Trajectories of Aging among US Older Adults: Mixed Evidence for a Hispanic Paradox.

TitleTrajectories of Aging among US Older Adults: Mixed Evidence for a Hispanic Paradox.
Publication TypeJournal Article
Year of Publication2020
AuthorsTarraf, W, Jensen, GA, Dillaway, HE, Vásquez, PM, González, HM
JournalThe Journals of Gerontology Series B: Psychological Sciences & Social Sciences
Type of ArticleJournal
ISSN Number1079-5014
KeywordsAging trajectories, cognitive aging, healthy aging, Hispanic paradox, Immigrant health

Objectives: A well-documented paradox is that Hispanics tend to live longer than non-Hispanic Whites (NHW), despite structural disadvantages. We evaluate whether the "Hispanic paradox" extends to more comprehensive longitudinal aging classifications and examine how lifecourse factors relate to these groupings.

Methods: We used biennial data (1998-2014) on adults 65-years and older at baseline from the Health and Retirement Study. We use joint latent class discrete time and growth curve modeling to identify trajectories of aging, and multinomial logit models to determine whether US-born (USB-H) and Foreign-born (FB-H) Hispanics experience healthier styles of aging than non-Hispanic Whites (NHW), and test how lifecycle factors influence this relationship.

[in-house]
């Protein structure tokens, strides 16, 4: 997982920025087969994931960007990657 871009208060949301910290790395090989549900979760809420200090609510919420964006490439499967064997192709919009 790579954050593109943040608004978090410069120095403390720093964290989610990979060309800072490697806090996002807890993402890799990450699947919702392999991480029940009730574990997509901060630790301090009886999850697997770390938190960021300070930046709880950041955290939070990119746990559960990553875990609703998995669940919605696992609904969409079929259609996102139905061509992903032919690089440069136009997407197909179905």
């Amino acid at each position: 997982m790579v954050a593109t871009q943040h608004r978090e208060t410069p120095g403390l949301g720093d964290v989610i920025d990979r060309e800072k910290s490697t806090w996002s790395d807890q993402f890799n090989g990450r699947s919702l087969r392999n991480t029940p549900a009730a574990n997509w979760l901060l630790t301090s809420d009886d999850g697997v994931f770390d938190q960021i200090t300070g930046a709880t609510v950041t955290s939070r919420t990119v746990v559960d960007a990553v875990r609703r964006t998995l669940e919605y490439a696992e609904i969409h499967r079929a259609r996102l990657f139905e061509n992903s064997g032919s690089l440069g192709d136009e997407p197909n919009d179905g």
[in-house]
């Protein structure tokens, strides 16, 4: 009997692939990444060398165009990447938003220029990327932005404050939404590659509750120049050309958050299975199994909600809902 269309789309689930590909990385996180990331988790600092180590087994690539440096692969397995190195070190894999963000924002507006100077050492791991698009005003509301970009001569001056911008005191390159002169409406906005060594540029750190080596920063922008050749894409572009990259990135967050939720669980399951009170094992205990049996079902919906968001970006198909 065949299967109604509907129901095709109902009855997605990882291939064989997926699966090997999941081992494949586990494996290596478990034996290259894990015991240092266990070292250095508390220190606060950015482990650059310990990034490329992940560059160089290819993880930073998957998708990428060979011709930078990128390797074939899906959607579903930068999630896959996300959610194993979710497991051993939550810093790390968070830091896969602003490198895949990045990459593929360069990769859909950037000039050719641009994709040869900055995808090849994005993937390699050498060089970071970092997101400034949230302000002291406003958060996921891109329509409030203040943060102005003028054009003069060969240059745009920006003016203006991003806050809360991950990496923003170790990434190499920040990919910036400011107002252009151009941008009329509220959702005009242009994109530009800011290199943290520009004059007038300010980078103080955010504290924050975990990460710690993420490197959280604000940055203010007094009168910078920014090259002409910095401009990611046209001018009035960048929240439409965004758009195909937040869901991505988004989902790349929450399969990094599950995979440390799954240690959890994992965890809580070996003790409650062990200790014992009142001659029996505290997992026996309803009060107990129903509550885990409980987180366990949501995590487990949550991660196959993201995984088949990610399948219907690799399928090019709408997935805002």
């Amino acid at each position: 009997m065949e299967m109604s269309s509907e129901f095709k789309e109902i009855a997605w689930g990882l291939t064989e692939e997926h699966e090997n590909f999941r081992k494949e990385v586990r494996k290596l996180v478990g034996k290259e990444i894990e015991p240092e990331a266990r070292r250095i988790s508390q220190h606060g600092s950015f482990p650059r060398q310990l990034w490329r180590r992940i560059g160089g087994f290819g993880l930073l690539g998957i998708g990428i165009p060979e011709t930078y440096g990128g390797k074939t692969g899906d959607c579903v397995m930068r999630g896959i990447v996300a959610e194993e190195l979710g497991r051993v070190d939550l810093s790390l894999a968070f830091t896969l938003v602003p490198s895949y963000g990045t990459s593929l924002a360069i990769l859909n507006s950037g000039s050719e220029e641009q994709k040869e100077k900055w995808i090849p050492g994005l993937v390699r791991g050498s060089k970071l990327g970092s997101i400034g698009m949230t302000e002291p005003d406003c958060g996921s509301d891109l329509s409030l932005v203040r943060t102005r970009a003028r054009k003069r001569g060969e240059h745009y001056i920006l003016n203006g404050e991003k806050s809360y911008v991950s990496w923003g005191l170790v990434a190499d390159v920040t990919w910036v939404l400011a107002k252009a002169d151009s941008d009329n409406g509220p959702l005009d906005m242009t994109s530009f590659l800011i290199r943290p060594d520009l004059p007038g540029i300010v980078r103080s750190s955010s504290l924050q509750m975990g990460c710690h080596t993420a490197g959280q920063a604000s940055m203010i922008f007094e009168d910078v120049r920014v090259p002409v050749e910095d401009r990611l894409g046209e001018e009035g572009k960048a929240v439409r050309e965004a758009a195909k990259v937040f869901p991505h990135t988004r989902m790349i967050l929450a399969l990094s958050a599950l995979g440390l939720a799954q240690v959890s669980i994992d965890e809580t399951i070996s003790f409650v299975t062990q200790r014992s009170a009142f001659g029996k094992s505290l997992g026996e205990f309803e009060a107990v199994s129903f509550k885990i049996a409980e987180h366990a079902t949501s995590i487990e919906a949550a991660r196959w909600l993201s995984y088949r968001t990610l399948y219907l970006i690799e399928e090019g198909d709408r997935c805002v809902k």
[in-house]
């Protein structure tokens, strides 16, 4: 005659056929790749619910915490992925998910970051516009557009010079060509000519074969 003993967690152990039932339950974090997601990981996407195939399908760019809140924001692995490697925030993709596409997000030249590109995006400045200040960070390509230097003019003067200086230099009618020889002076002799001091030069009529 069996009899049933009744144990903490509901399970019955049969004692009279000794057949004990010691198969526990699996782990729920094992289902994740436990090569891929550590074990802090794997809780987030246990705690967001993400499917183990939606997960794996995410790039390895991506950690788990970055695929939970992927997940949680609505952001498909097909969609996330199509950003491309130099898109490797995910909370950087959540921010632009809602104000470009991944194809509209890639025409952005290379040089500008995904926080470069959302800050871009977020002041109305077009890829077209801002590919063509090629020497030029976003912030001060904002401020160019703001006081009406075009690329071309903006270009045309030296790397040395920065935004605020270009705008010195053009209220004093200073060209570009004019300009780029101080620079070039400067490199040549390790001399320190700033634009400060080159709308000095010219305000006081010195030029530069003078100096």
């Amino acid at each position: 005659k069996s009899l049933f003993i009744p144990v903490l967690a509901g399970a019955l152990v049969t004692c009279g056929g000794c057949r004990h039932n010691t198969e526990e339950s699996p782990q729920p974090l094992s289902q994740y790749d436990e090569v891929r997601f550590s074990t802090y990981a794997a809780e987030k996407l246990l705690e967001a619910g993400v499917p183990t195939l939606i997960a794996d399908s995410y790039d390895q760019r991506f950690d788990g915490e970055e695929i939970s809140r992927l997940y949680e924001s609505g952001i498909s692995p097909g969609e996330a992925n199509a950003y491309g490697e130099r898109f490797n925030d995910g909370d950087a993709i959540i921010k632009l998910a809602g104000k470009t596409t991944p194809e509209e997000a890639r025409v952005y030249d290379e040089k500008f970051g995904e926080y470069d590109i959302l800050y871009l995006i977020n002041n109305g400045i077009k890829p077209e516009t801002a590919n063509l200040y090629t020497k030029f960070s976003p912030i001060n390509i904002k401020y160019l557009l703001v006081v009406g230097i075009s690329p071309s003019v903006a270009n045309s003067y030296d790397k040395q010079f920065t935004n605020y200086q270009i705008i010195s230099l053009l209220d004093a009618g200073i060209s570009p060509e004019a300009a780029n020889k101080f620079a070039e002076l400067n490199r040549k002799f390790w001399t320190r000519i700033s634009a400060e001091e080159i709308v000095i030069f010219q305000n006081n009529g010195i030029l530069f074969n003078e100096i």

Results: We identify four trajectory classes including, "cognitive unhealthy," "high morbidity," "non-accelerated", and "healthy." Compared to NHWs, both USB-H and FB-H have higher relative risk ratios (RRR) of "cognitive unhealthy" and "high morbidity" classifications, relative to "non-accelerated." These patterns persist upon controlling for lifecourse factors. Both Hispanic groups, however, also have higher RRRs for "healthy" classification (vs. "non-accelerated") upon adjusting for adult achievements and health behaviors.

Discussion: Controlling for lifefcourse factors USB-H and FB-H have equal or higher likelihood for "high morbidity" and "cognitive unhealthy" classifications, respectively, relative to NHWs. Yet, both groups are equally likely of being in the "healthy" group compared to NHWs. These segregations into healthy and unhealthy groups require more research and could contribute to explaining the paradoxical patterns produced when population heterogeneity is not taken into account.

User Guide Notes

Alternate JournalJ Gerontol B Psychol Sci Soc Sci
Citation Key9772
PubMed ID29788310
Grant ListP30 AG059299 / AG / NIA NIH HHS / United States